Bacteria of the genus Staphylococcus are a prominent cause of acute and chronic infections. The ability of the staphylococci to establish biofilms has been linked to the persistence of chronic infections, which has drawn considerable interest from researchers over the past decade. Biofilms can be defined as sessile communities of surface-attached cells encased in an extracellular matrix, and treatment of bacteria in this mode of growth is challenging due to the resistance of biofilm structures to both antimicrobials and host defenses. In this review of the literature, we introduce Staphylococcus aureus and Staphylococcus epidermidis biofilms and summarize current antibiotic treatment approaches for staphylococcal biofilm infections. We also review recent studies on alternative strategies for preventing biofilm formation and dispersing established biofilms, including matrix-degrading enzymes, small-molecule approaches, and manipulation of natural staphylococcal disassembly mechanisms. While research on staphylococcal biofilm development is still in its early stages, new discoveries in the field hold promise for improved therapies that target staphylococcal biofilm infections.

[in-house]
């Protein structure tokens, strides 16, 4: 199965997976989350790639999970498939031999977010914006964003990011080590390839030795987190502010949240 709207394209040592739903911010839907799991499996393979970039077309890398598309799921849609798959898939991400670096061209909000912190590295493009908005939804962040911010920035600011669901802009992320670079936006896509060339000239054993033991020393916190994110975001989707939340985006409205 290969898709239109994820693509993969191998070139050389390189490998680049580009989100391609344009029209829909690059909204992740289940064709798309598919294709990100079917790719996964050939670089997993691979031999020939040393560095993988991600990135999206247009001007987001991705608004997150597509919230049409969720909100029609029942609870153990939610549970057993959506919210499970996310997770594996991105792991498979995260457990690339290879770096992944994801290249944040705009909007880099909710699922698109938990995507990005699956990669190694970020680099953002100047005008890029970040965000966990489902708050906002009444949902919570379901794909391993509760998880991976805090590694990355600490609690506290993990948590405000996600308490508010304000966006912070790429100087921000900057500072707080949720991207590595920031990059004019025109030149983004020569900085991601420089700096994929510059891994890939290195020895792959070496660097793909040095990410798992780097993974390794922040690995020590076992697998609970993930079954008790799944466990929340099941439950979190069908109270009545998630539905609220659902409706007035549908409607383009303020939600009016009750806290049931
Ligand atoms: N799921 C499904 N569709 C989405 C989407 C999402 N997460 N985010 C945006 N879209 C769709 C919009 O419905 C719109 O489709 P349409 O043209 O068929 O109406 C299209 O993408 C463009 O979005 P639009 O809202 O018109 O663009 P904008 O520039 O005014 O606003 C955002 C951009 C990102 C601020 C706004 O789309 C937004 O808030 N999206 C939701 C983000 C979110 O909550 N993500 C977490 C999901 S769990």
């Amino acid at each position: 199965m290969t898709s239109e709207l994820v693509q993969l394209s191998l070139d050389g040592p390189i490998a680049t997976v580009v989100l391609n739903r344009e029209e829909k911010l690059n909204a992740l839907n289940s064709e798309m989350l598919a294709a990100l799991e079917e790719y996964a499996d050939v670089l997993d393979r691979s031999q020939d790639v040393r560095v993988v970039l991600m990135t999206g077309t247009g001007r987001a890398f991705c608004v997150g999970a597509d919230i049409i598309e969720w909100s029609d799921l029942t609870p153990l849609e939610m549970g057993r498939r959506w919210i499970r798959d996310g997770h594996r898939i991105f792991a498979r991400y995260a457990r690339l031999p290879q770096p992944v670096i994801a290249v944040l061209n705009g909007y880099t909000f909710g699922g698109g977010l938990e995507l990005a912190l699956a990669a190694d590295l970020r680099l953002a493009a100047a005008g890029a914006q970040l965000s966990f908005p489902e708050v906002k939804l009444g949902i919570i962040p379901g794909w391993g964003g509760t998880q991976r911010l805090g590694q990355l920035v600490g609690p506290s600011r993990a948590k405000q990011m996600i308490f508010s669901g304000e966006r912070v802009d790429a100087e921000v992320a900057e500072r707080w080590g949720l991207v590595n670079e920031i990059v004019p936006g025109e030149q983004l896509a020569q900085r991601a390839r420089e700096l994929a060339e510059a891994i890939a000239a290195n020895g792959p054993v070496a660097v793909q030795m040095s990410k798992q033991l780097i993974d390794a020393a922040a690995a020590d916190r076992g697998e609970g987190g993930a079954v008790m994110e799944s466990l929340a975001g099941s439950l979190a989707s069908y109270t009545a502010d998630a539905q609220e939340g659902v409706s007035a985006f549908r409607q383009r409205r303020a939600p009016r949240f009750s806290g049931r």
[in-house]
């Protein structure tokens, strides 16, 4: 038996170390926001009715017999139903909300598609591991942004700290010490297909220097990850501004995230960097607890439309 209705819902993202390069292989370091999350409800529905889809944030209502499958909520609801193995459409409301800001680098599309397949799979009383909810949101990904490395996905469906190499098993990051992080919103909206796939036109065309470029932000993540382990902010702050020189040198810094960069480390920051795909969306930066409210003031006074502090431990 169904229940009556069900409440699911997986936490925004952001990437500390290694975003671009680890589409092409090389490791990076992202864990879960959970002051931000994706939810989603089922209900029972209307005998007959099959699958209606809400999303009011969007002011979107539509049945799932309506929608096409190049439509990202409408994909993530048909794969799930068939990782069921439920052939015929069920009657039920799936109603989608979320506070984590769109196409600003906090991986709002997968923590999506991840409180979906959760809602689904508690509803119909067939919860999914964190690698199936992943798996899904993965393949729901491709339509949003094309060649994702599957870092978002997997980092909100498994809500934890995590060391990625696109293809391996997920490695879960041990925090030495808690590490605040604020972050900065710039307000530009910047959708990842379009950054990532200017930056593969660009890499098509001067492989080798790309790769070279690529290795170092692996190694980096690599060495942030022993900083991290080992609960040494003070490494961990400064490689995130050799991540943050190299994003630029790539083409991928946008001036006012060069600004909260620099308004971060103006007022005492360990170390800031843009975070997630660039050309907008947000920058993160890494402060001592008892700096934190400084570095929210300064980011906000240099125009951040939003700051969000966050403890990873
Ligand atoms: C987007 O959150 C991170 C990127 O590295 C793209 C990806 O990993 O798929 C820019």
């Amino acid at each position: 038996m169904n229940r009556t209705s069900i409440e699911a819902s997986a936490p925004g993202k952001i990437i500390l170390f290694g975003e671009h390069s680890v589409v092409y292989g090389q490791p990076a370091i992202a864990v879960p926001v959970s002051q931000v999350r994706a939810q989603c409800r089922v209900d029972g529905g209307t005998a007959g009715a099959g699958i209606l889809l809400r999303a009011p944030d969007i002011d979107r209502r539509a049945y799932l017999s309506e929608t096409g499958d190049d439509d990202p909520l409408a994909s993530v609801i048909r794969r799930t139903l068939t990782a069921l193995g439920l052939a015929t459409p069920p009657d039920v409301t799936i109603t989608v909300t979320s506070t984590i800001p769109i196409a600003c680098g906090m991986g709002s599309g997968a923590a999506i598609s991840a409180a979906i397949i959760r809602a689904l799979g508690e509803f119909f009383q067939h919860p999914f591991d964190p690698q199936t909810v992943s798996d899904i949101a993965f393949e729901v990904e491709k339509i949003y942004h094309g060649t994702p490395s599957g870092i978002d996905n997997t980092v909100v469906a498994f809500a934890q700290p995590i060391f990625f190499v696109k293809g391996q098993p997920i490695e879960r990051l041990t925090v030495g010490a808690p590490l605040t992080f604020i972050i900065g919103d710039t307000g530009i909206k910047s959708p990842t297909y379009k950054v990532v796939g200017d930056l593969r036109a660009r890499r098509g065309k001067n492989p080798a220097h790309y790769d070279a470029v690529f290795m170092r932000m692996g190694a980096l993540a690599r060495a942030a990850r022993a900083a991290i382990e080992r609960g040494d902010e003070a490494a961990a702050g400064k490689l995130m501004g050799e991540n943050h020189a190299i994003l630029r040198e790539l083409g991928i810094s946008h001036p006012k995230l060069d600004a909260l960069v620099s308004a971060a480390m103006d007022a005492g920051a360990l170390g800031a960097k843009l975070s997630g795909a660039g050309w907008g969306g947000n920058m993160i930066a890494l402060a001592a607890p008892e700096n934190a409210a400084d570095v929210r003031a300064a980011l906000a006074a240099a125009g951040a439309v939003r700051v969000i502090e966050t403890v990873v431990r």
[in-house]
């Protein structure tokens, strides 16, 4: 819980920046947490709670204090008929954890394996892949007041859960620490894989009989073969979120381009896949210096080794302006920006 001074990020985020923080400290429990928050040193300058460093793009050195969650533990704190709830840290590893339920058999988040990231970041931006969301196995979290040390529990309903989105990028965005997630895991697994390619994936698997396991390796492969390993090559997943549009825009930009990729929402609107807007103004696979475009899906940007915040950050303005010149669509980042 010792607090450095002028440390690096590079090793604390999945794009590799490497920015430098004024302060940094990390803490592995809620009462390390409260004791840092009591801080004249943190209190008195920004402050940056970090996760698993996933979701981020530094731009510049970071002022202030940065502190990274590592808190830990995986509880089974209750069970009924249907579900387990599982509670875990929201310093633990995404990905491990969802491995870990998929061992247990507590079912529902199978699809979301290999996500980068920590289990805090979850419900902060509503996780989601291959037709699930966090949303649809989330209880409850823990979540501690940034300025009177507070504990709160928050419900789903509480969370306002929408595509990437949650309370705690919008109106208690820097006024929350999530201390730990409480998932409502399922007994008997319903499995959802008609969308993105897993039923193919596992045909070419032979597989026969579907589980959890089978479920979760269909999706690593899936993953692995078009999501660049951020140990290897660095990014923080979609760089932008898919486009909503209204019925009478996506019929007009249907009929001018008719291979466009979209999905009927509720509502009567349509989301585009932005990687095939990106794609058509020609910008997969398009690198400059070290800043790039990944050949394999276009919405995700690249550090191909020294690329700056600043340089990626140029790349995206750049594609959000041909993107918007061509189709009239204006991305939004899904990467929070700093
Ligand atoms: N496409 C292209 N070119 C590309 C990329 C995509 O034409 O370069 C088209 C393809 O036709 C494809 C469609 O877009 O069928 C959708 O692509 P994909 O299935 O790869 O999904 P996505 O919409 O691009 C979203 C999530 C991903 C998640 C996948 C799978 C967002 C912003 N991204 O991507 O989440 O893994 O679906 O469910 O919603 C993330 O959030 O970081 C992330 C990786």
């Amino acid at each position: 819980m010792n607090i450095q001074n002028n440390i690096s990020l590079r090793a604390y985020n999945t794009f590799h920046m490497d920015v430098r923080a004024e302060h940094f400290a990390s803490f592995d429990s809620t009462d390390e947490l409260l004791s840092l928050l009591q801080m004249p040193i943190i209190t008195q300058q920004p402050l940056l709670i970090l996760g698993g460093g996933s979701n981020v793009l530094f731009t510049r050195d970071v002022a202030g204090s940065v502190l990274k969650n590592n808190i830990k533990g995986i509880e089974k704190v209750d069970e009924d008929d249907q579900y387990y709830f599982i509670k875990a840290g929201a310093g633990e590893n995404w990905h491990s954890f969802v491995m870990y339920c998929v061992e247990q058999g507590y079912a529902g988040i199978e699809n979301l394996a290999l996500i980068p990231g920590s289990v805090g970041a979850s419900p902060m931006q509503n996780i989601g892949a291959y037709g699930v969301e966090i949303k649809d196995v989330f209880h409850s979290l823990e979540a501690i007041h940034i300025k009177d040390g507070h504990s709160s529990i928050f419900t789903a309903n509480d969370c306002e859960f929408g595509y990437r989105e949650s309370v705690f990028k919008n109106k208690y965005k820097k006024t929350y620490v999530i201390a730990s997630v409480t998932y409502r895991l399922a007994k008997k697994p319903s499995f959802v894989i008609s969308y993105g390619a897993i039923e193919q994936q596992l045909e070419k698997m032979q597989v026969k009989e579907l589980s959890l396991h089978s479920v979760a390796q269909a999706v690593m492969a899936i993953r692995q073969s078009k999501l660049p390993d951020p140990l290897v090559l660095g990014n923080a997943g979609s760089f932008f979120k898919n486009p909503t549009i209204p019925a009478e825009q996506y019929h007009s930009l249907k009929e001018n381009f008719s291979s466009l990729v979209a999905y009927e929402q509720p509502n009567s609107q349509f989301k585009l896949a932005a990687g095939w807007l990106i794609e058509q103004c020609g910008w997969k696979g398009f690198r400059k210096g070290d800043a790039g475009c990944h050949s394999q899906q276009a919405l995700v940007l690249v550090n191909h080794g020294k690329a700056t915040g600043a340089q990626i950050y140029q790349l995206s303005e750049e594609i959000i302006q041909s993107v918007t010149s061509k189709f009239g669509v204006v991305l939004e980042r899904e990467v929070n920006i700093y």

© 2011 New York Academy of Sciences.